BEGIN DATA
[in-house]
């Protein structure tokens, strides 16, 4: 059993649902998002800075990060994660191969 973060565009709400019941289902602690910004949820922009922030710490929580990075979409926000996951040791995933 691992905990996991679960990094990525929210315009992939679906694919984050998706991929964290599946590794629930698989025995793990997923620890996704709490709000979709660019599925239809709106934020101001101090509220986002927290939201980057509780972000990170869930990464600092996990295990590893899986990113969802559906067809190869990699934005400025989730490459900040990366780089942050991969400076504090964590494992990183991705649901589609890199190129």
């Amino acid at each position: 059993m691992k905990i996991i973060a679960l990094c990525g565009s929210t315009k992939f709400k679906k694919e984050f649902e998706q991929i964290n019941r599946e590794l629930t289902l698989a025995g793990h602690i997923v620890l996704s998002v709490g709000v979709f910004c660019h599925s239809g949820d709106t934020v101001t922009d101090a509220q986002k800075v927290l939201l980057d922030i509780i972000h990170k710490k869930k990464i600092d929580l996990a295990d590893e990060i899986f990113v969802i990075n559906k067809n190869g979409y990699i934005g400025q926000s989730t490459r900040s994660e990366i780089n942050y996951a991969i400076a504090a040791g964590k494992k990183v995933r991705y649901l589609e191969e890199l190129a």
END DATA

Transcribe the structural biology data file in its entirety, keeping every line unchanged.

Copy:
[in-house]
């Protein structure tokens, strides 16, 4: 059993649902998002800075990060994660191969 973060565009709400019941289902602690910004949820922009922030710490929580990075979409926000996951040791995933 691992905990996991679960990094990525929210315009992939679906694919984050998706991929964290599946590794629930698989025995793990997923620890996704709490709000979709660019599925239809709106934020101001101090509220986002927290939201980057509780972000990170869930990464600092996990295990590893899986990113969802559906067809190869990699934005400025989730490459900040990366780089942050991969400076504090964590494992990183991705649901589609890199190129």
């Amino acid at each position: 059993m691992k905990i996991i973060a679960l990094c990525g565009s929210t315009k992939f709400k679906k694919e984050f649902e998706q991929i964290n019941r599946e590794l629930t289902l698989a025995g793990h602690i997923v620890l996704s998002v709490g709000v979709f910004c660019h599925s239809g949820d709106t934020v101001t922009d101090a509220q986002k800075v927290l939201l980057d922030i509780i972000h990170k710490k869930k990464i600092d929580l996990a295990d590893e990060i899986f990113v969802i990075n559906k067809n190869g979409y990699i934005g400025q926000s989730t490459r900040s994660e990366i780089n942050y996951a991969i400076a504090a040791g964590k494992k990183v995933r991705y649901l589609e191969e890199l190129a």